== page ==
Or when things have been supported in some watered-down concept, they have failed to work in the real world.
Just look at the changes qualifying went through to bring the current system that is virtually uncriticised.
As F1 moved away from the one-hour open session, single-car shootouts seemed like a good idea in theory - where the tension of seeing drivers going individually to beat their rivals should have been enough to captivate.
But in practice it lacked the kind of drama seen in the final stages of each of the current qualifying segments - where drivers are either battling to save their skins in Q1 and Q2 or are giving it their all at the end for a shot at pole.
Yes, the current qualifying has its occasional bad moments. Just look at the farce in Russia last month where teams deliberately didn't run for tyre strategy reasons, and the impact of a raft of engine penalties has had in recent years.
But they are more a consequence of other bad rules rather than the qualifying system being at fault.
It cannot be argued that there is not a better solution out there without experimentation. For example, who is to know that four-segment qualifying is better than three? And could a reverse grid format ever work in F1?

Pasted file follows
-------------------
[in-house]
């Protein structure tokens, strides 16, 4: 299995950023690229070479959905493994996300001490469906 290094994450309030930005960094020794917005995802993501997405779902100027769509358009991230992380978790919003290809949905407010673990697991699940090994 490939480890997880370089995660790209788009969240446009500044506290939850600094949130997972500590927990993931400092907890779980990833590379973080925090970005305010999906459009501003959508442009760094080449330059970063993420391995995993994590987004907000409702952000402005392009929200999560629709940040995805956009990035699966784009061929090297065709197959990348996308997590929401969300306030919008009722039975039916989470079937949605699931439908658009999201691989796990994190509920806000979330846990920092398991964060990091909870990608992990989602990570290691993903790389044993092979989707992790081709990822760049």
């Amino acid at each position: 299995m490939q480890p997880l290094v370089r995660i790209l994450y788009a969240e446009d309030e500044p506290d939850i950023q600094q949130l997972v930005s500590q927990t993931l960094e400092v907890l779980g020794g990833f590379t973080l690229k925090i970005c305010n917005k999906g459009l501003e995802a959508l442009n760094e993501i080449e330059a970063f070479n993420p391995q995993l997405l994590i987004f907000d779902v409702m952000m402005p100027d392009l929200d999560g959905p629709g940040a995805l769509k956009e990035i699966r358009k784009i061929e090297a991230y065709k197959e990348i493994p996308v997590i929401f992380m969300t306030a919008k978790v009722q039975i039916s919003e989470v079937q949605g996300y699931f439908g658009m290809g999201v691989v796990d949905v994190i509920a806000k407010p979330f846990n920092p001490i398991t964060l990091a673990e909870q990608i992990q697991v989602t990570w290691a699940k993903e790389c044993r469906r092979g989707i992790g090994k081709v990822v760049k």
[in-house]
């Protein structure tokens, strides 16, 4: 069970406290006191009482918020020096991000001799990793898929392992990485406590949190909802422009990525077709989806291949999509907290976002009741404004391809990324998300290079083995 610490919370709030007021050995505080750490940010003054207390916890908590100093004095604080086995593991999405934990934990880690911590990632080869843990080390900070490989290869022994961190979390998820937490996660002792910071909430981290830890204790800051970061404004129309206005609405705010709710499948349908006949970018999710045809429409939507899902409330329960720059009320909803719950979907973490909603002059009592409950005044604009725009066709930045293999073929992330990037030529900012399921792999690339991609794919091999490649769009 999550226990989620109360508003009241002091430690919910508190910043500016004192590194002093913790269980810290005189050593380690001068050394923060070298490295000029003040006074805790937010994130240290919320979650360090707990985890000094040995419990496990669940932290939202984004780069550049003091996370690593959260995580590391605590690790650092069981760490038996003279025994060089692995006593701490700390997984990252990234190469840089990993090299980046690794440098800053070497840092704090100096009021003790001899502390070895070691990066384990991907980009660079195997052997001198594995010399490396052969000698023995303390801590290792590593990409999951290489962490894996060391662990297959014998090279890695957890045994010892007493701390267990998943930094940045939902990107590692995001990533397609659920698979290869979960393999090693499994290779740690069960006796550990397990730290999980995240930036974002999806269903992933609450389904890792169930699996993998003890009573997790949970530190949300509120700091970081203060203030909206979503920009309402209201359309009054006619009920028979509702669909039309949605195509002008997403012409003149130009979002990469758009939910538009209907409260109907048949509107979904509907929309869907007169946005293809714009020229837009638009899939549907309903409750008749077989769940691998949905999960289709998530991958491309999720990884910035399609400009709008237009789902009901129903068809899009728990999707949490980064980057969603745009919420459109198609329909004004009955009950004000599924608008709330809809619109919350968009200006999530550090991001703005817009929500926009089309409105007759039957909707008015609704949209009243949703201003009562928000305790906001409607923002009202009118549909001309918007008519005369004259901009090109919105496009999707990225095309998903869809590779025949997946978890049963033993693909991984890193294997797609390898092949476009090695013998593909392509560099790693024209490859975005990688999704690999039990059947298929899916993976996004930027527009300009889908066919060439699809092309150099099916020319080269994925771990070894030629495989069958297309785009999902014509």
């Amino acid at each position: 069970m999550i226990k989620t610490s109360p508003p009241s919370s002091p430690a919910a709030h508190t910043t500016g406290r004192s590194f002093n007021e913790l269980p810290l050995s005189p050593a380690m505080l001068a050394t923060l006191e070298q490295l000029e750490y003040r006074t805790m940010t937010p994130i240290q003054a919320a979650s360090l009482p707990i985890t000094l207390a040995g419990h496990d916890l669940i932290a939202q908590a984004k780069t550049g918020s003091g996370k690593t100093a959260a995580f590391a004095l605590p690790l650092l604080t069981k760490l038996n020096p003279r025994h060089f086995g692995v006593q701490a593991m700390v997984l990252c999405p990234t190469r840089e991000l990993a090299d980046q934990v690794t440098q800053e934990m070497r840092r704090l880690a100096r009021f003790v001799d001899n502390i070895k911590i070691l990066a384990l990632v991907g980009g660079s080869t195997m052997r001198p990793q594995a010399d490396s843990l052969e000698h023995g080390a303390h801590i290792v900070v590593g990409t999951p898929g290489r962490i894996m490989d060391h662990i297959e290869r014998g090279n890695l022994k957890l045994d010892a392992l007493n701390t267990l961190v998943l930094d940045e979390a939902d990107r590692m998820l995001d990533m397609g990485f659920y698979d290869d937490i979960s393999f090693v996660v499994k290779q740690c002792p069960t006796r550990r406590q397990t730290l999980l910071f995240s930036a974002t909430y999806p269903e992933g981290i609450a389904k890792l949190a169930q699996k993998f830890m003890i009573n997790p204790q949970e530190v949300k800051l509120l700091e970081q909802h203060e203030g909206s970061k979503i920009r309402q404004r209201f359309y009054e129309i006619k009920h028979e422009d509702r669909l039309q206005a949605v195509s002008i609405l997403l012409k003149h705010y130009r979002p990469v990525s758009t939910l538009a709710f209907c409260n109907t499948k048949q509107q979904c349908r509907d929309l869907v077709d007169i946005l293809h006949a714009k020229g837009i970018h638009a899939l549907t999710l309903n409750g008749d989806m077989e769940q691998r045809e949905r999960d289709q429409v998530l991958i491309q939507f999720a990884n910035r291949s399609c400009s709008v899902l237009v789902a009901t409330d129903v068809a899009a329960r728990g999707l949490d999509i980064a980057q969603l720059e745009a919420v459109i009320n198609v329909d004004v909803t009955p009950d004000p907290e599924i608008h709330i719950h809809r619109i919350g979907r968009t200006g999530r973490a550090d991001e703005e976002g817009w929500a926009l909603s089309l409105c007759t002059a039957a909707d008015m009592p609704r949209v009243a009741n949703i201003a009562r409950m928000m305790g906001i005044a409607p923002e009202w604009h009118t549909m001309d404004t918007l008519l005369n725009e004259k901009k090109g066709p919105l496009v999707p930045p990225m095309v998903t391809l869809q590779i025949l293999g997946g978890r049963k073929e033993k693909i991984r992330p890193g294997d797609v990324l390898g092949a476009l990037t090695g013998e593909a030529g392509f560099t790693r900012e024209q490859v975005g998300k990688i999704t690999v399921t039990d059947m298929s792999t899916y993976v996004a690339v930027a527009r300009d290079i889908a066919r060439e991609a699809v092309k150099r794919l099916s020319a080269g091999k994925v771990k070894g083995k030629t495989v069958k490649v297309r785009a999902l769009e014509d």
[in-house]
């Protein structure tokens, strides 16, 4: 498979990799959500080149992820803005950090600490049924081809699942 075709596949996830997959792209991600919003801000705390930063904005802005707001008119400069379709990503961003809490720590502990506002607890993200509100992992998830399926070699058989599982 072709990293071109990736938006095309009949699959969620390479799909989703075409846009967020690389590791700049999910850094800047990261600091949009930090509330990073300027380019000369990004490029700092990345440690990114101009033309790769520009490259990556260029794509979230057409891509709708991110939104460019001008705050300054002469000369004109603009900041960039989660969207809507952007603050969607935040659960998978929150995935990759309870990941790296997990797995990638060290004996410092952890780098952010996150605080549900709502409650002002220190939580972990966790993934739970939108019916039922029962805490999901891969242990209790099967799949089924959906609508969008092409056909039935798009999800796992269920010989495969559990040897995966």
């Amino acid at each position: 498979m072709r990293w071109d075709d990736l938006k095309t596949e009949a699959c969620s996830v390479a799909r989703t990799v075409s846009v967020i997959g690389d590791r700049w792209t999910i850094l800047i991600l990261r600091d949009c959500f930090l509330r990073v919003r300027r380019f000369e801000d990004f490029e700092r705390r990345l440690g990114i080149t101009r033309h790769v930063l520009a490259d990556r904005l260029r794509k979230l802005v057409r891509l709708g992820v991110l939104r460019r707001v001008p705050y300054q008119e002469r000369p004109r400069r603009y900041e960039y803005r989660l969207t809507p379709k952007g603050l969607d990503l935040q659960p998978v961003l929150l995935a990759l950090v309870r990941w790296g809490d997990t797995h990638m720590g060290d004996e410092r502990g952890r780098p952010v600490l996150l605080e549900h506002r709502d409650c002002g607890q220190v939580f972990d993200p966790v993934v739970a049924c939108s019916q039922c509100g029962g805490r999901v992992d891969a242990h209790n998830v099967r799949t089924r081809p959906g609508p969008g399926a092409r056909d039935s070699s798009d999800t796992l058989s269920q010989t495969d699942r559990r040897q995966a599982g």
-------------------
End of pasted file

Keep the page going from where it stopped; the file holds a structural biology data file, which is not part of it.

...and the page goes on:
A personal favourite radical idea to decide the grid is a 20-lap Saturday race that starts in reverse championship order.
At the end of each lap, the car in last position is black flagged and takes the lowest grid slot - until there is a final shoot-out between two cars for pole position.
It sounds brilliant on paper, but how it would work in reality - and whether it entertains - is unknown. It could end up with grids being too random as well.
During the push to stop elimination qualifying in 2016, teams said they would be open to trying new formats once the world championships were settled. Why doesn't Liberty take them up on that offer now?
Fans could debate for hours about what would and would not work, but unless you actually go ahead and try things out then there is no way of knowing.
Although, of course, we were all right in predicting 2016's elimination qualifying would end as a farce...
As Hamilton edges closer to wrapping up the world championship, doesn't F1 have the perfect opportunity to experiment and try some new ideas out in the final races once everything is settled?